Finally it was finished:
Bronze, steel, wood
38 x 8 x 14cm
Playing with matchboxes, the idea of a ‘bonfire’ of boxes with another single box with a match striking it as if to light the pyre came to mind. Mulling over this for a while it then seemed that the addition of a hand to this sculpture would also work well.
I started out imagining a wire frame hand and tried to make this. Using thick steel wire and a very thin brass(?) wire, I tried to sculpt a hand, but it was harder than I imagined!
I think a wire thickness somewhere between these two would work better as the thick one was a bit too tough, but the thin one far too thin to sculpt with. I need to stop buying more stuff for a while though, so rather than continue with this idea, needed to think of alternatives.
I was set on abandoning what I had done and starting again, however, mulling it over for a while, the idea of putting a cotton glove over the armature and dipping/filling with plaster came to mind (I have been playing with plaster moulds recently for bronze casting).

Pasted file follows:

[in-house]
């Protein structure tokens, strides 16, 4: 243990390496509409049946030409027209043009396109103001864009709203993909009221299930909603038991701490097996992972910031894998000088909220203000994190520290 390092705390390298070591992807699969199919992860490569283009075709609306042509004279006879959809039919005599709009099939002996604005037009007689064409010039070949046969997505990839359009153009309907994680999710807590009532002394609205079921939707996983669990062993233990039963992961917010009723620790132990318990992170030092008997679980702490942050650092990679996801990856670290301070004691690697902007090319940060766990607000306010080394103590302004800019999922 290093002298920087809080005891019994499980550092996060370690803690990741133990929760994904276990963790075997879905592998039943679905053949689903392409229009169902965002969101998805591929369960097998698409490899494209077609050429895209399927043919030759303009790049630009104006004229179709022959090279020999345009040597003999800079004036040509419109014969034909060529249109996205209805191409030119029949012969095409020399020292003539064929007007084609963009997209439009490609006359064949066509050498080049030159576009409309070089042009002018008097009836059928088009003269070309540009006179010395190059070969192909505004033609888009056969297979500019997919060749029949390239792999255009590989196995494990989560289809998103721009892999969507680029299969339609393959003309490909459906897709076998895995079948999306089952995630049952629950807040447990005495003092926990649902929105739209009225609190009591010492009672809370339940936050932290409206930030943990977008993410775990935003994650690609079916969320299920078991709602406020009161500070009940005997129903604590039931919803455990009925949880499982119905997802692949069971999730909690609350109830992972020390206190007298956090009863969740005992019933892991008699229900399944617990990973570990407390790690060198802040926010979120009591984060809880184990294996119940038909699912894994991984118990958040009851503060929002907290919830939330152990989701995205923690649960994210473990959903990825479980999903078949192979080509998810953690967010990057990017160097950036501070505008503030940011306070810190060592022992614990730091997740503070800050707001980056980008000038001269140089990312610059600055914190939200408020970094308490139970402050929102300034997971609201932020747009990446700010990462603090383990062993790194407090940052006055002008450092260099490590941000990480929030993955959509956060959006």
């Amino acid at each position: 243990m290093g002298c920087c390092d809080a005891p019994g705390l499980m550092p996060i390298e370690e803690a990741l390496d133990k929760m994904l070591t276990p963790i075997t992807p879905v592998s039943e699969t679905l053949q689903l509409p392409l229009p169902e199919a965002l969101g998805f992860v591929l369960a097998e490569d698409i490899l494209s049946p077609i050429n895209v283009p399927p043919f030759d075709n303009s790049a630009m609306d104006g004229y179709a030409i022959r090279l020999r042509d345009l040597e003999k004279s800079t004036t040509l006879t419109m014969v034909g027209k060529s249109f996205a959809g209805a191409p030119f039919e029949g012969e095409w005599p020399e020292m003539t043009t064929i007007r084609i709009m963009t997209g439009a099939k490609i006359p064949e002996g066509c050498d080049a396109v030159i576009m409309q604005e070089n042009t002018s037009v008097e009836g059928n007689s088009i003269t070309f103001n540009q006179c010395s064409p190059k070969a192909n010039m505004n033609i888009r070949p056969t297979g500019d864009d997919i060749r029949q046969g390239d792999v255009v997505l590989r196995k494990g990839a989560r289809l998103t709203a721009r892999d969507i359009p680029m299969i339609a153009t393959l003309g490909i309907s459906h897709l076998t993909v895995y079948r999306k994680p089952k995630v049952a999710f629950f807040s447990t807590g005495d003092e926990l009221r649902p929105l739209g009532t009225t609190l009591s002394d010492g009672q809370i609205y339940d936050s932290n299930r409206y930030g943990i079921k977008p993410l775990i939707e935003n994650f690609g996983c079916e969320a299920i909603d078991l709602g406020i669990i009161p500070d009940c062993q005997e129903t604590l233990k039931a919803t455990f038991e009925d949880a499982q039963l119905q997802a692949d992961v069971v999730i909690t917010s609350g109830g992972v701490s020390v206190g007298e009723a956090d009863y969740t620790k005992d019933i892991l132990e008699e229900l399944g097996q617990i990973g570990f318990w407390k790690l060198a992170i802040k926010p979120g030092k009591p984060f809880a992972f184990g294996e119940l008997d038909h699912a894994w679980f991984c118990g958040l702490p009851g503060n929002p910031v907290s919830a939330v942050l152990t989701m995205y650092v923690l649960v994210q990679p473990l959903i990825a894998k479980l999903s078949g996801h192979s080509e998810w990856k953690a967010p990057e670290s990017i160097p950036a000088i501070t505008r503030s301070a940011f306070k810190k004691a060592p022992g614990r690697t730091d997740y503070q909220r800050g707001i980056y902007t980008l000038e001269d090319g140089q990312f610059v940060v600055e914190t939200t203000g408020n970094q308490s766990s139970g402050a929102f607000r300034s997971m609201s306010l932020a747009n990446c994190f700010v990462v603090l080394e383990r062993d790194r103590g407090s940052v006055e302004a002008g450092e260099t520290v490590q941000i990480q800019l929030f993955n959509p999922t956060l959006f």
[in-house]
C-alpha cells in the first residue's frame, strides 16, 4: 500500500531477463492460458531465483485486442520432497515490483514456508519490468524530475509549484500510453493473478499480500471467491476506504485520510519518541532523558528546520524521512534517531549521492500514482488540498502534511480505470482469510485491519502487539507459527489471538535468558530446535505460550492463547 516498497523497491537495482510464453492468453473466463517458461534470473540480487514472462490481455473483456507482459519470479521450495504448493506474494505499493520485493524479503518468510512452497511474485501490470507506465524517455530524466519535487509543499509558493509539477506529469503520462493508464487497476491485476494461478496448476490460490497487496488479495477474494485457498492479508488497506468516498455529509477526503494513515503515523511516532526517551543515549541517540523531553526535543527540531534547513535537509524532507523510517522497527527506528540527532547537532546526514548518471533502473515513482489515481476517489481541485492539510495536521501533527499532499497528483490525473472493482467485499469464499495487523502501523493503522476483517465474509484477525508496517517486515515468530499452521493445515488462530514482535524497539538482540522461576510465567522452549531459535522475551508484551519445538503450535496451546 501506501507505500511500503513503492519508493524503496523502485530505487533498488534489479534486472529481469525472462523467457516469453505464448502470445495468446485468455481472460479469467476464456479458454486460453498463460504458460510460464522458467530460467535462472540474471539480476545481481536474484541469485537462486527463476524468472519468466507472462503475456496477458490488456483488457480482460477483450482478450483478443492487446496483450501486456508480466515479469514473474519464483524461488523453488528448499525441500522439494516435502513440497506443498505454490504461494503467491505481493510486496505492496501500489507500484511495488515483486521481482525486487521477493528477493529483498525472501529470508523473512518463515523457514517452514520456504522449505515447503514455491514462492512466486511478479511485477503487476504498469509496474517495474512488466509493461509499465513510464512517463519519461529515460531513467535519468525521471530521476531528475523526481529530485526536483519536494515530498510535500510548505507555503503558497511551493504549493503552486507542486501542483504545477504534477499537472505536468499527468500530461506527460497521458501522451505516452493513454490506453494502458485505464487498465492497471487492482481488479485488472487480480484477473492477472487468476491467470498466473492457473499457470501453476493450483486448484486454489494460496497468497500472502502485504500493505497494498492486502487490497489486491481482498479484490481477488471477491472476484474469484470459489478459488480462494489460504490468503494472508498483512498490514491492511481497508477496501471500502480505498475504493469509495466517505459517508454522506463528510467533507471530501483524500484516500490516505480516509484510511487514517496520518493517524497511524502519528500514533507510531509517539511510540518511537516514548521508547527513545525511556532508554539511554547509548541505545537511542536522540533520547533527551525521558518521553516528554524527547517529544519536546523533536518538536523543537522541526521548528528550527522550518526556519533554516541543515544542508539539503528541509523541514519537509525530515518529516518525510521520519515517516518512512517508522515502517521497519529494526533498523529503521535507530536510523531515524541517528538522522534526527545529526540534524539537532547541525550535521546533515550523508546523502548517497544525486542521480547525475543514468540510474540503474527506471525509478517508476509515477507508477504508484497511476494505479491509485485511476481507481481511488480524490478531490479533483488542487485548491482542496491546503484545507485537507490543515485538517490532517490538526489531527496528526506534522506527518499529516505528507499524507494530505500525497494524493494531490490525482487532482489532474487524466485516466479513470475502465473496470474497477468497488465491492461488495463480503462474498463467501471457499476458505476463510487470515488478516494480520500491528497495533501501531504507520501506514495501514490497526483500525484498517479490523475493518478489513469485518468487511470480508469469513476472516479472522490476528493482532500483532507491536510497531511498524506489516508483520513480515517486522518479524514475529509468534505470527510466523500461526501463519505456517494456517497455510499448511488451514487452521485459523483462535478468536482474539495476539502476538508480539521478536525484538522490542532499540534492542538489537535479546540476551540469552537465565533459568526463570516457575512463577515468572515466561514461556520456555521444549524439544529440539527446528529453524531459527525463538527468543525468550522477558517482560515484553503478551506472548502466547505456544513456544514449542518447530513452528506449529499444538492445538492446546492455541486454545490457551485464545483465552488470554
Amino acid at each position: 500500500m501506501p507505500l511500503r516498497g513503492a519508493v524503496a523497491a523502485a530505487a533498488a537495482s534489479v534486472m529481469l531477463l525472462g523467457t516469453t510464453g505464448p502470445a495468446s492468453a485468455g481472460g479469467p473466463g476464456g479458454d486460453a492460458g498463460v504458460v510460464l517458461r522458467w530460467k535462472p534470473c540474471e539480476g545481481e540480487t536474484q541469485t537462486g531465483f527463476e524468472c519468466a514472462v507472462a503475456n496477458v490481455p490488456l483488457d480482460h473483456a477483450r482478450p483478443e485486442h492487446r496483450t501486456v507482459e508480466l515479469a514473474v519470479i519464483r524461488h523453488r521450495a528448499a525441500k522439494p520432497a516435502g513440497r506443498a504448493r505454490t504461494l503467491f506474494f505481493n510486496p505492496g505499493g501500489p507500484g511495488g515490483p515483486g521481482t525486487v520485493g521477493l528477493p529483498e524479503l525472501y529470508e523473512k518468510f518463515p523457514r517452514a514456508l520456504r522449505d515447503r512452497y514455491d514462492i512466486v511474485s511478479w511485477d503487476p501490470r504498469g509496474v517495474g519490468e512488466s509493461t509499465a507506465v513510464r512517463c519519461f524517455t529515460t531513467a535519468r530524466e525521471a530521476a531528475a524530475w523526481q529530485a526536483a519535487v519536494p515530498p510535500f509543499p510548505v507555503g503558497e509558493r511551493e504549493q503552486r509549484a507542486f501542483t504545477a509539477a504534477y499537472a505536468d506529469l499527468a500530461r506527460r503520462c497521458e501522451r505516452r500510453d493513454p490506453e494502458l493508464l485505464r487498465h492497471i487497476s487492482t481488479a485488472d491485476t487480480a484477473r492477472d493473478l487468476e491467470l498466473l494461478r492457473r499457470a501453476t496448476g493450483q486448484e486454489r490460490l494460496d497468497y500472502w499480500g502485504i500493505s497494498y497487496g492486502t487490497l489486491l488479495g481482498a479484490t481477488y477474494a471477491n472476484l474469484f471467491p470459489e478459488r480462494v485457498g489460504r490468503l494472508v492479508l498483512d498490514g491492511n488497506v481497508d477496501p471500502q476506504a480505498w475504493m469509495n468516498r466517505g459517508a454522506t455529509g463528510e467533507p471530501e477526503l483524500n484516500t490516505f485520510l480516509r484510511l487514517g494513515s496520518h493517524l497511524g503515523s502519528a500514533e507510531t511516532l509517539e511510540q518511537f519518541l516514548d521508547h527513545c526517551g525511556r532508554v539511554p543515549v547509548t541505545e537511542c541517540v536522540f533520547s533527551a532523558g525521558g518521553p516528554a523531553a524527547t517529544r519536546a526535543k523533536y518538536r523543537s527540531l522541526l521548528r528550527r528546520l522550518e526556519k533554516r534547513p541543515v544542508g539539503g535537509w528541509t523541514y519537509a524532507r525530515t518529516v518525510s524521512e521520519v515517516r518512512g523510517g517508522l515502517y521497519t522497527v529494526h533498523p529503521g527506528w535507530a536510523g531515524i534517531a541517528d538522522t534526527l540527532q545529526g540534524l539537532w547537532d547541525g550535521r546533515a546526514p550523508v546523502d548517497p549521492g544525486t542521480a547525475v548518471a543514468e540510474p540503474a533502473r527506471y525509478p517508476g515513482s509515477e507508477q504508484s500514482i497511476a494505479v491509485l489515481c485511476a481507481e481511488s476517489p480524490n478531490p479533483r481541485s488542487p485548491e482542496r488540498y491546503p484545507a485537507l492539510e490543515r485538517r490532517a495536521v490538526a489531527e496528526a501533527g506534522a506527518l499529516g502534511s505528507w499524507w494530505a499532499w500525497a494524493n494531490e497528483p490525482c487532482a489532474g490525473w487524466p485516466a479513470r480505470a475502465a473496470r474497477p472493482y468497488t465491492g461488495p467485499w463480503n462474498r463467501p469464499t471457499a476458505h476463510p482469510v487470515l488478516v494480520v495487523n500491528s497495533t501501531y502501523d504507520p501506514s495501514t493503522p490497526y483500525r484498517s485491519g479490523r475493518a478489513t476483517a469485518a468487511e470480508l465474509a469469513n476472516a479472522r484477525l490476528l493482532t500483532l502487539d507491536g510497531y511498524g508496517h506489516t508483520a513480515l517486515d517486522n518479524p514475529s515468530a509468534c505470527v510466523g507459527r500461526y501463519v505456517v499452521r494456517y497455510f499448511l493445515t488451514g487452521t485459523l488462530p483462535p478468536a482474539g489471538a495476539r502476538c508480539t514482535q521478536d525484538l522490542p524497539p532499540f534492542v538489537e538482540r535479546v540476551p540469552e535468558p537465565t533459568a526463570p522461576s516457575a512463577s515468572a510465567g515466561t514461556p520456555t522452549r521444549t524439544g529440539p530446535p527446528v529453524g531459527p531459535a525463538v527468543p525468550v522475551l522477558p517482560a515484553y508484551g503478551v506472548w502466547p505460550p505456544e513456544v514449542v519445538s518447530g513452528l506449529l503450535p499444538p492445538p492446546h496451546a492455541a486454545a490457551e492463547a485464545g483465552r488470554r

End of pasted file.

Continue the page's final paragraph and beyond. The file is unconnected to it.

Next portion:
After some fettling up, it was then time to make a decision on colour. I decided that white was too stark for the hand (and the wire rust was staining it anyway), so decided to colour it with graphite. I shaved down a 9B pencil to dust and smeared it over the hand, then sealed it with the spray you use on graphite/charcoal drawings.
The ‘bonfire’ was to be a pile of boxes, so I painted them all white before sticking them together into a pile on a separate base.
The next decision was on a base to fit both elements and what colour to paint it. A few experiments in Photoshop and some mulling over in my sketchbook:
Dark grey was the conclusion and it turned out to be a good decision.
Plaster, wood, matchboxes, graphite, acrylic paint
The third idea I went with was a tower. There are many ways in which this sculpture could be developed, but for this one I decided to stick with the 15cm base and matchboxes, especially given that the next assignment requires scaling up the models and that could be tricky with the other two pieces!
Some of the rejects:
I already have some idea of how these could be scaled up with a difference, using wire boxes and mobile elements in the style of Alexander Calder, so picked the final design with these future requirements in mind.